Invitation to Dream
This year our theme at the Center for Spiritual living in St. Louis is, “An Invitation to Dream.”
So I want to talk more about dreams and find others who are involved in the research of dreams. Of course, Freud, Carl Jung, Wilhelm Reich were early dream researchers. Today many others are spending their careers in this specialty of dream analysis and research… how does it work, what do they mean.
Three areas are intriguing.: the psychological level, the physical level and the spiritual level of understanding.
Dream interpretation is a specialty of psychology. At the psychological level, there is much to understand. How or why the mind, or brain, creates a dream? Why certain people enter into the dream state at night and other don’t? Why do people who have died appear in the dream. While this field of study is expanding daily it had its root in the early twentieth century.
One of the most famous psychoanalyst to provide a theory of dreams was Sigmund Freud. He believed that dreams could serve a purpose (no withstanding indigenous cultures that have known this for ages). His research leads him to the concept of the unconscious mind. According to the American Psychoanalytic Association, he also believed that this was a form of wish fulfillment. In a dream, a subject could act out desires he or she could not fulfill in waking life.
Disagreeing with Freud about dreams Carl Jung viewed dreams as a language to be understood.
Jung believed dreams were a direct expression of the mind. He thought that the unconscious expressed through a language of symbols and metaphors. Jung felt the dreams function was to compensate for imbalances in the psyche and allowed the dreamer to glimpse the future through these symbols.
Michael J Breus Ph.D. in the Psychology Today online site says, “Recently, scientists in Japan made a breakthrough in decoding the content of dreams. They used a technique called neural decoding—which involves brain scans and repeated questioning of study subjects—in order to identify visual content in dreams. The researchers were ultimately able to predict dreams’ visual content based on brain activity with 75-80% accuracy.” The article ends with the provocative question: “Why do we dream at all?”
In a HuffPost interview author and dream researcher/theologian Dr. Kelly Bulkeley, “Big dreams tend to involve visitations from people who have died, which naturally lend themselves to thinking about the afterlife, the soul, heaven and hell — lots of deep existential questions arise from these dreams. Then there are mystical dreams of flying, traveling to otherworldly realms, visiting places of astonishing beauty or symmetry. These are themes that lend themselves to religious and spiritual kinds of interpretations and uses. ”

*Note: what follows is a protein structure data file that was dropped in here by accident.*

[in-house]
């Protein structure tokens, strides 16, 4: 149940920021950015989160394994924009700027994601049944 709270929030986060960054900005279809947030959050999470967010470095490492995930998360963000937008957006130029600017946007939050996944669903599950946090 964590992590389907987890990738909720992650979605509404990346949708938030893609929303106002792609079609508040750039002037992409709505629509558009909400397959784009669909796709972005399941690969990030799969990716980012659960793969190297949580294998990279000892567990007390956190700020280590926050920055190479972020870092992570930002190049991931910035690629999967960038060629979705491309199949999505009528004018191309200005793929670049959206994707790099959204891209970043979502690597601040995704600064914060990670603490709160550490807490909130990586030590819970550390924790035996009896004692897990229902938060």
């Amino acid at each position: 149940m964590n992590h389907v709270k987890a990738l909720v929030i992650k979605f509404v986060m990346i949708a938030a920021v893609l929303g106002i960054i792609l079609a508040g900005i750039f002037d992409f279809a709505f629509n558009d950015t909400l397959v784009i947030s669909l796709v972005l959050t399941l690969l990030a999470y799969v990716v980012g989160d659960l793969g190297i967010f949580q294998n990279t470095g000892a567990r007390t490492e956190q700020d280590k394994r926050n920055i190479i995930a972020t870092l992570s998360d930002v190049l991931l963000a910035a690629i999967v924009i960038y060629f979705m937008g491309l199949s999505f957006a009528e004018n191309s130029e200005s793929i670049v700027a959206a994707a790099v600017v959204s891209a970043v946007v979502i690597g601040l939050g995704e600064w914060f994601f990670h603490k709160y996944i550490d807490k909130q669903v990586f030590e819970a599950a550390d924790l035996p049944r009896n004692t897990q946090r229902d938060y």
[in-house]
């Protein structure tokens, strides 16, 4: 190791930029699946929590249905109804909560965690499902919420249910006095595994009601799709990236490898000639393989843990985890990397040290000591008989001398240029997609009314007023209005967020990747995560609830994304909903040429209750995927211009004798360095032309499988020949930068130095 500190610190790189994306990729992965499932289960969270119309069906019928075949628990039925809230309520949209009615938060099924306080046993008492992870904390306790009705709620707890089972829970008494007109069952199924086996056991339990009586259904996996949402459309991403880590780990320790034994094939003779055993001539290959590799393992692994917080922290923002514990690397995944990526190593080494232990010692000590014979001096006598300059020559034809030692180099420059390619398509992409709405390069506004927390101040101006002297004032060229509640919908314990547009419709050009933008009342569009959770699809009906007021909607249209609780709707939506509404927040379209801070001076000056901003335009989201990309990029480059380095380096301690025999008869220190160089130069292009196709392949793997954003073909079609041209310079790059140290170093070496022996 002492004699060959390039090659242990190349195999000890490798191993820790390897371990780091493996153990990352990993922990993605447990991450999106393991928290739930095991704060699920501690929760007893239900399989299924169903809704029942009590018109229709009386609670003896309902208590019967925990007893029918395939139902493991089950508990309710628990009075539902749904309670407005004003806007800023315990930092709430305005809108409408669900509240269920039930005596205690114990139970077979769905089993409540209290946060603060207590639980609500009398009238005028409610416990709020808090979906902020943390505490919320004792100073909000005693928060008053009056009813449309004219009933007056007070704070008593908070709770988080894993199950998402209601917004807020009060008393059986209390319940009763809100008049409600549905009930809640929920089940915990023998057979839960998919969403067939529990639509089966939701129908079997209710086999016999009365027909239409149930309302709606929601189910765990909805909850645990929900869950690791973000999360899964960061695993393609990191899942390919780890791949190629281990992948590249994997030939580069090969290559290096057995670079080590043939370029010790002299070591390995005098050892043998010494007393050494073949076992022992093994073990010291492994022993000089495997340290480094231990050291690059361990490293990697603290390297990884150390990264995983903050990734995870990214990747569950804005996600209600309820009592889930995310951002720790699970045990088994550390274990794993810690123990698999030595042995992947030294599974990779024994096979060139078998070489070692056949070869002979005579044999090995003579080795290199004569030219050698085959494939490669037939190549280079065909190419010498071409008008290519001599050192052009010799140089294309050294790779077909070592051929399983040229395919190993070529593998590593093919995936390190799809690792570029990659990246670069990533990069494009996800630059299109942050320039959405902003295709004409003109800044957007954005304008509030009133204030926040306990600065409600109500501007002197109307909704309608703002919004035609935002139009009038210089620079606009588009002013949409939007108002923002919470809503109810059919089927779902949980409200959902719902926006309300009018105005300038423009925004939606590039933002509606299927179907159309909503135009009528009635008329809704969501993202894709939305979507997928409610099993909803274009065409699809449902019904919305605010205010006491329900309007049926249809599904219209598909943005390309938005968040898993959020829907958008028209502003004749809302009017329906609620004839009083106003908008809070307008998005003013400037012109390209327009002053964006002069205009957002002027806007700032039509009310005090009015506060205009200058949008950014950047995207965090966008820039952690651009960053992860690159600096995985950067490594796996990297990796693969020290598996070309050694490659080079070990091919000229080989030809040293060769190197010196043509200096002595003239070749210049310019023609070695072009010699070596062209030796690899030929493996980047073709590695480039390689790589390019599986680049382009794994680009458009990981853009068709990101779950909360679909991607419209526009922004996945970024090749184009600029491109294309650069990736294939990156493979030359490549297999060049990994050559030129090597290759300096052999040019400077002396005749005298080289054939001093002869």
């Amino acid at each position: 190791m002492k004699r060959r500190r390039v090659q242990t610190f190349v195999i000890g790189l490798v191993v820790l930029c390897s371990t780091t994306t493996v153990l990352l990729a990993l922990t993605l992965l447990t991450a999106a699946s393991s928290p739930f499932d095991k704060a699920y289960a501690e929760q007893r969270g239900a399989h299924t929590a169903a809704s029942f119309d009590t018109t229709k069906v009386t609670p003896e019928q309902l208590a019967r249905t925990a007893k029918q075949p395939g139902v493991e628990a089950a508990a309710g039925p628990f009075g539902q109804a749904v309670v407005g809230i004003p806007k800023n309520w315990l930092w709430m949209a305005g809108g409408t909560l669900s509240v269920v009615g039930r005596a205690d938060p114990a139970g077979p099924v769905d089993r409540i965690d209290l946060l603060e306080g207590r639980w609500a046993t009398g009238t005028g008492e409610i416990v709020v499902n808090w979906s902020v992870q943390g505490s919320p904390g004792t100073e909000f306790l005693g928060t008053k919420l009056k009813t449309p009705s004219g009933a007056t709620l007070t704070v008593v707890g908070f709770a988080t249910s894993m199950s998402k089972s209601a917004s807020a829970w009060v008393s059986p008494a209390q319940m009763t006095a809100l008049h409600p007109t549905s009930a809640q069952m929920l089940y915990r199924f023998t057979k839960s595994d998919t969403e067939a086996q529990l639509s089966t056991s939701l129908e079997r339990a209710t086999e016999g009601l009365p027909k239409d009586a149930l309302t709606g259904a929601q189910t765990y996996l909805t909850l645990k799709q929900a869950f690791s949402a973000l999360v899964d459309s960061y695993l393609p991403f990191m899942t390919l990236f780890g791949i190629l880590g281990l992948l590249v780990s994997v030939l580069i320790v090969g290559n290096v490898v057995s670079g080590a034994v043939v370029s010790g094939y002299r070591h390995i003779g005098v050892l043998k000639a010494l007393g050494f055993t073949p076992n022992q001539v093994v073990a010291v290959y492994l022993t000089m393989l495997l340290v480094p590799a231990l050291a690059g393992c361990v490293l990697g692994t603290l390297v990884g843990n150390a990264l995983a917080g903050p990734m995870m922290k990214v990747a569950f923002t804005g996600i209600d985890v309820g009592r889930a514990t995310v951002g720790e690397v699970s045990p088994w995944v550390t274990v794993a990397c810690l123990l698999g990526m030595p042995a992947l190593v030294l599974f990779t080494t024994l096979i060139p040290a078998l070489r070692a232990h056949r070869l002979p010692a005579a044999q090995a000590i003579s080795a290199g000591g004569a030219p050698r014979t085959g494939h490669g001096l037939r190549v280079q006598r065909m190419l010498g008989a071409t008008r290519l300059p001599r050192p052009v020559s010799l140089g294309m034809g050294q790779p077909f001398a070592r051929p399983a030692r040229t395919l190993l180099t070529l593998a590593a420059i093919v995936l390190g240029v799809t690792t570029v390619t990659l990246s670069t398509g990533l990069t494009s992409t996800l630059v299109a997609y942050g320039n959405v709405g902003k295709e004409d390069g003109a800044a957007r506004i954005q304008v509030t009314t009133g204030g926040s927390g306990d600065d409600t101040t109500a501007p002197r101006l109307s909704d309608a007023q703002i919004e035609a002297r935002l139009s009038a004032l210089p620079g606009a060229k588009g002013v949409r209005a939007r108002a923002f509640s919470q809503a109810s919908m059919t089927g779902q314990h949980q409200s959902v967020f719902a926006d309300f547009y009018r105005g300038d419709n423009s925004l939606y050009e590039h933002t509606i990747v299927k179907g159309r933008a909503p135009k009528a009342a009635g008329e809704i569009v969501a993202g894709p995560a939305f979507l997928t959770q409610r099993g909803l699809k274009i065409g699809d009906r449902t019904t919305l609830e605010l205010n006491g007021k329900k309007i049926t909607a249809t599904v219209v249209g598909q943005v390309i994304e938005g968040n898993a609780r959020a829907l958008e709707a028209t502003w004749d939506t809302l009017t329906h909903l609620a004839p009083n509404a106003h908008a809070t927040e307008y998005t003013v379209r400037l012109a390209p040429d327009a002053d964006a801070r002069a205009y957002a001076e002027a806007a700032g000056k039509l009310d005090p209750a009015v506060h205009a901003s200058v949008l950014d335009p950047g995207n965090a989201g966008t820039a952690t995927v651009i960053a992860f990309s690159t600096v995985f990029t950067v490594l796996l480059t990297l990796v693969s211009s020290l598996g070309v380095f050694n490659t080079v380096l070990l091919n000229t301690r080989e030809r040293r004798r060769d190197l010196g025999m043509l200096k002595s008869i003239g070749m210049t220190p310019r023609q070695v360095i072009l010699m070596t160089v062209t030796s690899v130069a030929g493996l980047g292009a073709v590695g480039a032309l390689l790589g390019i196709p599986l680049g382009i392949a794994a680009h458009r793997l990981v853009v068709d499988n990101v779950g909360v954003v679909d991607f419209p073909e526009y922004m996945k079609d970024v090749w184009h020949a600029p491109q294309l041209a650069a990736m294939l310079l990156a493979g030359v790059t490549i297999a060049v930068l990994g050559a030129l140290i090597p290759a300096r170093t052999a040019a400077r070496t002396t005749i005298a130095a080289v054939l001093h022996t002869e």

We see in our dreams another world, but who is the seer?
There are three states of consciousness: Waking, sleeping/dreaming, and deep sleep. The question was once asked of a well-known saint, Papaji, what is the difference between the dreaming state and the waking state. Because, he said, in the dream, I feel as though it is real, like the wakened state. There is a house, trees, lake, car, plane, people…they are there. I panic, love, have fun and ,more.
The Master explained that during sleep the whole dreamscape appears right before you. Everything in the state is there, the dreamer, a house, trees, lake, car, tiger, people…all of these things are forms with labels. Even the dreamer we see in the dream. When you are asleep the names and forms are gone; even your body is gone. As long as name and form are there, there is a dream. Before the dream, there was no names or forms, the sleep state.
Then, when you wake up from the dream, you again encounter forms and names. When you awaken, the whole world is there at that moment, as in the dream. Therefore this awakened state is another dream.
When you awaken from this dream, you will never sleep or dream again.
MORE ON THE BIG DREAM
Although this short article gives us a platform to begin to understand dreams, there is another type of dream. Its akin to the Big Dream. That is the dream you have for your life. What is the big dream that will propel you into this next year with passion and drive? This dream is also something that comes from both our unconscious mind but from our genetic history. Our genes and our epigenetics (conditioning – learning and experiences) have much to do with this desire.